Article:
Cytospora canker is caused by a number of different Cytospora fungal species. Some are host specific; others can attack numerous hosts. Susceptible trees and shrubs include: aspen, cottonwood, poplar, apple, cherry, peach, plum, birch, willow, honeylocust, mountain ash, silver maple, spruce and Siberian elm.
Cytospora is a weak pathogen that attacks stressed or wounded trees. Trees with root damage caused by construction or transplanting are highly susceptible. Other factors that can invite an infection by the fungus include mechanical injury from mowers and trimmers, drought, herbicide damage, sunscald, insect damage to the bark and improper pruning cuts. Healthy trees usually will not be affected by this fungus.
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The Cytospora spores enter wounds in the bark or the roots and moves through the tree into the xylem (which moves water and minerals up in the tree) and phloem (which moves food down in the tree). The fungus reduces the flow of water and food between the roots and the upper portion of the tree, weakening the shoots and branches and causing sunken patches called cankers. Eventually, the tree will die due to girdling of the bark.
Cytospora chrysosperma infects aspen, cottonwood, poplar, birch, willow, honeylocust, mountain ash, silver maple, and Siberian elm. The bark on infected branches and trunks becomes yellow, orange, or black. As the fungus matures, black pustules form, which contain spores. The pustules rupture in damp weather, releasing orange, thread-like coils. A clear ooze is often present at the site of the canker.
Leucostoma persoonii attacks stone fruits such as cherry, peach, apricot, nectarine, almond and plum. This is often called “gummosis” due to the dark, amber colored ooze present in affected areas. The bark eventually dries out and will peel away.
Gummosis is a serious threat to peach growers in Colorado. Curtis Swift, former CSU Horticulture Extension agent states, “In Colorado at least one-third of the producing peach trees have Cytospora cankers on trunks, scaffold limbs, or in the fruiting wood. Within a couple of seasons these infections can cause severe dieback; eventual death of the tree is likely. In highly susceptible peach varieties, the canker can weaken an entire orchard in three or four years.” (Visit CSU Extension Tri-River area website at http://www.coopext.colostate.edu/TRA/PLANTS/gummosis.shtml for more information.)
Cytospora kunzei is the pathogen that affects spruce. Symptoms include depressed, gummy areas surrounded by callus, sometimes resembling a gall. Branches at the base of the tree usually die first. Cankers can be hard to find due to the large amount of sap leaking from the wounds. The pitch is clear at first, later turning white and hardening. The needles turn grayish green to brown and can persist or fall off.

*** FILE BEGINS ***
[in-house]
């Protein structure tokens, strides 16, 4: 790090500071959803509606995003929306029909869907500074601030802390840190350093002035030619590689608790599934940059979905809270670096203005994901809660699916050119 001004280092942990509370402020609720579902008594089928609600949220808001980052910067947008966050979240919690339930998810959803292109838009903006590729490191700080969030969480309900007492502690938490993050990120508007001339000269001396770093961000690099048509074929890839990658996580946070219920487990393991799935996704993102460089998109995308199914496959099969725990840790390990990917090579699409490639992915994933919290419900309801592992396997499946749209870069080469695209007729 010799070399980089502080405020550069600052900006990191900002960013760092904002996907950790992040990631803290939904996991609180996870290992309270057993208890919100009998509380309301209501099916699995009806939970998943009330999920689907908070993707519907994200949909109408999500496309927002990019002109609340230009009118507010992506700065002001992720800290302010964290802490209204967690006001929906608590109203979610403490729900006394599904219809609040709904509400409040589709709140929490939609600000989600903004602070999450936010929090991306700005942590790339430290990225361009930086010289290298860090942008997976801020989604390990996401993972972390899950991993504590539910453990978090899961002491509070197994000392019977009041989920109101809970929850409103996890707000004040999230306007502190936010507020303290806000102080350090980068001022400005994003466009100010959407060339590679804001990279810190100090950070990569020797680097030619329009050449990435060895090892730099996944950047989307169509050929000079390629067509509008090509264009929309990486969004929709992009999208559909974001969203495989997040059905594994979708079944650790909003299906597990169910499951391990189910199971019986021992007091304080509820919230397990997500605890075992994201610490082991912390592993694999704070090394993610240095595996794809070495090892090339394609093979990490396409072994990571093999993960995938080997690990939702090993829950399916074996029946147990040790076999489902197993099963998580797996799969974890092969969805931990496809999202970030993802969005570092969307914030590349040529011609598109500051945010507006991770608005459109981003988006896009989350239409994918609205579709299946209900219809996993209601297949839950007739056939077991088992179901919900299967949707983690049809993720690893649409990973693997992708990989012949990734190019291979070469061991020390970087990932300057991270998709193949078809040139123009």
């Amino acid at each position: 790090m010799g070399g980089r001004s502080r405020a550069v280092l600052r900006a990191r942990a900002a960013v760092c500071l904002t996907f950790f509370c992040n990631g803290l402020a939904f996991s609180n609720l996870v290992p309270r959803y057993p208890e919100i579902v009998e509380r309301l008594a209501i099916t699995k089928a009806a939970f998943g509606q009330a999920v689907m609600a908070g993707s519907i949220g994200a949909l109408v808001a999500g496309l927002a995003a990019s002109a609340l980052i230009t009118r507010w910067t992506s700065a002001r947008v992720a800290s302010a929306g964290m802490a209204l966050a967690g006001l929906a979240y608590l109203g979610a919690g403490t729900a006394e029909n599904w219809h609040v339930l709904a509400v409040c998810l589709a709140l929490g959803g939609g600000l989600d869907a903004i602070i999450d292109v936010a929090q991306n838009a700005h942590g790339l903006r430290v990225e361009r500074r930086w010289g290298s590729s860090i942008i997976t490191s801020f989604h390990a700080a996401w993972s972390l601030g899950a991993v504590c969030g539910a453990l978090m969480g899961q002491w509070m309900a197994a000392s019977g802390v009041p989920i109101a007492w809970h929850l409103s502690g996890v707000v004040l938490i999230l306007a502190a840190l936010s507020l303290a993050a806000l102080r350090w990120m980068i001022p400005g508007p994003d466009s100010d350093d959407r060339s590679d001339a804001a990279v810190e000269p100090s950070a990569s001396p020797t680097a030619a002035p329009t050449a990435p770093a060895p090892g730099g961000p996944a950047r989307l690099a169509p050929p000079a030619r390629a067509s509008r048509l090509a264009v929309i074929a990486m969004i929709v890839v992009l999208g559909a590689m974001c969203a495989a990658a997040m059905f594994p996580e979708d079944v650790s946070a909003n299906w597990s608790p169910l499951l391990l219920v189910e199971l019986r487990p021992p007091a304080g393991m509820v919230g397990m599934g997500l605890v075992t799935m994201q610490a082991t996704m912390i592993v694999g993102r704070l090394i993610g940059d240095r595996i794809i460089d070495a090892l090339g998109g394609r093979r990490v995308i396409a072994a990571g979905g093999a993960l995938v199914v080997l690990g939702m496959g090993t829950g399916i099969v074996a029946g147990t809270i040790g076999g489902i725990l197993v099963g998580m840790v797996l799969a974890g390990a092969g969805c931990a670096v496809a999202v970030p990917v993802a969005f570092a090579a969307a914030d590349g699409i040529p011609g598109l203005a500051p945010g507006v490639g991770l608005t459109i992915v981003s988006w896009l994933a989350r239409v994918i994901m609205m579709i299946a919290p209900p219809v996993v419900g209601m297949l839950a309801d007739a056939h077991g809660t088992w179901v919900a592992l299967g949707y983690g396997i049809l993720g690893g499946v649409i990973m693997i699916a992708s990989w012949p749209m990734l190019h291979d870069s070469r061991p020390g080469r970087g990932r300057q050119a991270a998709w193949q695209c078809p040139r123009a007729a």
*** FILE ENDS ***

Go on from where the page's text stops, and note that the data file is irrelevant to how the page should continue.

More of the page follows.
Cytospora canker is infectious and has very few effective treatments. Maintaining plant vigor is the best defense. Reduce stress to the tree by watering properly. Under or over-watering will lower the trees’ resistance to the fungus. Watering in the winter in dry years will increase plant health.
Avoid wounding the tree with mowers, trimmers, excavation and improper pruning cuts. Avoid pruning in wet weather; the moisture encourages the dispersal of the spores. Apply appropriate fungicides to pruning wounds on peach and cherry. Plant resistant varieties when available and carefully inspect nursery stock before purchasing new trees. Follow the guidelines for properly transplanting trees (visit the Colorado Master Gardener website at www.cmg.colostate.edu and read GardenNotes #635,”Care of Recently Planted Trees” for more details).
Control After Infection
Remove all infected limbs with smooth cuts; avoid jagged edges or tearing of the bark. Cut back into unaffected tissue. Clean pruning tools with ethyl alcohol or a bleach mixture (1 part bleach, 9 parts water) after every cut. If the infection is on the trunk, remove dead bark at least 1” into unaffected tissue with a sharp knife and treat with disinfectant (as per Curtis Swift, CSU Extension). Do not compost infected branches. The spores will remain viable and spread the contamination.
For further information, please visit www.ext.colostate.edu and read Fact Sheet #2.937 on “Cytospora Canker”.